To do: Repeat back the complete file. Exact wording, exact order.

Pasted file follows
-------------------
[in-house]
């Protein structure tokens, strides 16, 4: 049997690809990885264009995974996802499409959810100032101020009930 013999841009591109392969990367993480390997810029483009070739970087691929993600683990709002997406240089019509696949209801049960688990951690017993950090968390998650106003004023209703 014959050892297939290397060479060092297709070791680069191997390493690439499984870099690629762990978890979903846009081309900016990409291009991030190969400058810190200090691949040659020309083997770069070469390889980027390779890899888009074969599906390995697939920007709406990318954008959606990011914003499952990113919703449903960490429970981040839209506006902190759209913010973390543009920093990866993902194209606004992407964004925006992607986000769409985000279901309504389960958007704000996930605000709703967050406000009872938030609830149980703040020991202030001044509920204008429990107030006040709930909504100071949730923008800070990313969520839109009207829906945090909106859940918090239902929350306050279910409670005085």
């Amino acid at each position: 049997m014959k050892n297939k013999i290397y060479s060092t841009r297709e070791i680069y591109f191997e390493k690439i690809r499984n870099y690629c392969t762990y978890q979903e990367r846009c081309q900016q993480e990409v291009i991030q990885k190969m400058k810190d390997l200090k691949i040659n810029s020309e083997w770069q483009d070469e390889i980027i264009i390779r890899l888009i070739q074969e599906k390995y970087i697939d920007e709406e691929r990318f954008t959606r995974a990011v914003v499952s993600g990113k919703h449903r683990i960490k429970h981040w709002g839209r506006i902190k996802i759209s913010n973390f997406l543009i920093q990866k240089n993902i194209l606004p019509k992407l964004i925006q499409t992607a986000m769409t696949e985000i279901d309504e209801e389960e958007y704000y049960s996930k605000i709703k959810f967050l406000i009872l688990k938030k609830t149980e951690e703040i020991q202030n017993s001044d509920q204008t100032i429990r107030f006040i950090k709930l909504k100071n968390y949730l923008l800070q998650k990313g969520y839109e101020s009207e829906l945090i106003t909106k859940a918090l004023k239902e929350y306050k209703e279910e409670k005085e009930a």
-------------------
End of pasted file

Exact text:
[in-house]
């Protein structure tokens, strides 16, 4: 049997690809990885264009995974996802499409959810100032101020009930 013999841009591109392969990367993480390997810029483009070739970087691929993600683990709002997406240089019509696949209801049960688990951690017993950090968390998650106003004023209703 014959050892297939290397060479060092297709070791680069191997390493690439499984870099690629762990978890979903846009081309900016990409291009991030190969400058810190200090691949040659020309083997770069070469390889980027390779890899888009074969599906390995697939920007709406990318954008959606990011914003499952990113919703449903960490429970981040839209506006902190759209913010973390543009920093990866993902194209606004992407964004925006992607986000769409985000279901309504389960958007704000996930605000709703967050406000009872938030609830149980703040020991202030001044509920204008429990107030006040709930909504100071949730923008800070990313969520839109009207829906945090909106859940918090239902929350306050279910409670005085």
């Amino acid at each position: 049997m014959k050892n297939k013999i290397y060479s060092t841009r297709e070791i680069y591109f191997e390493k690439i690809r499984n870099y690629c392969t762990y978890q979903e990367r846009c081309q900016q993480e990409v291009i991030q990885k190969m400058k810190d390997l200090k691949i040659n810029s020309e083997w770069q483009d070469e390889i980027i264009i390779r890899l888009i070739q074969e599906k390995y970087i697939d920007e709406e691929r990318f954008t959606r995974a990011v914003v499952s993600g990113k919703h449903r683990i960490k429970h981040w709002g839209r506006i902190k996802i759209s913010n973390f997406l543009i920093q990866k240089n993902i194209l606004p019509k992407l964004i925006q499409t992607a986000m769409t696949e985000i279901d309504e209801e389960e958007y704000y049960s996930k605000i709703k959810f967050l406000i009872l688990k938030k609830t149980e951690e703040i020991q202030n017993s001044d509920q204008t100032i429990r107030f006040i950090k709930l909504k100071n968390y949730l923008l800070q998650k990313g969520y839109e101020s009207e829906l945090i106003t909106k859940a918090l004023k239902e929350y306050k209703e279910e409670k005085e009930a």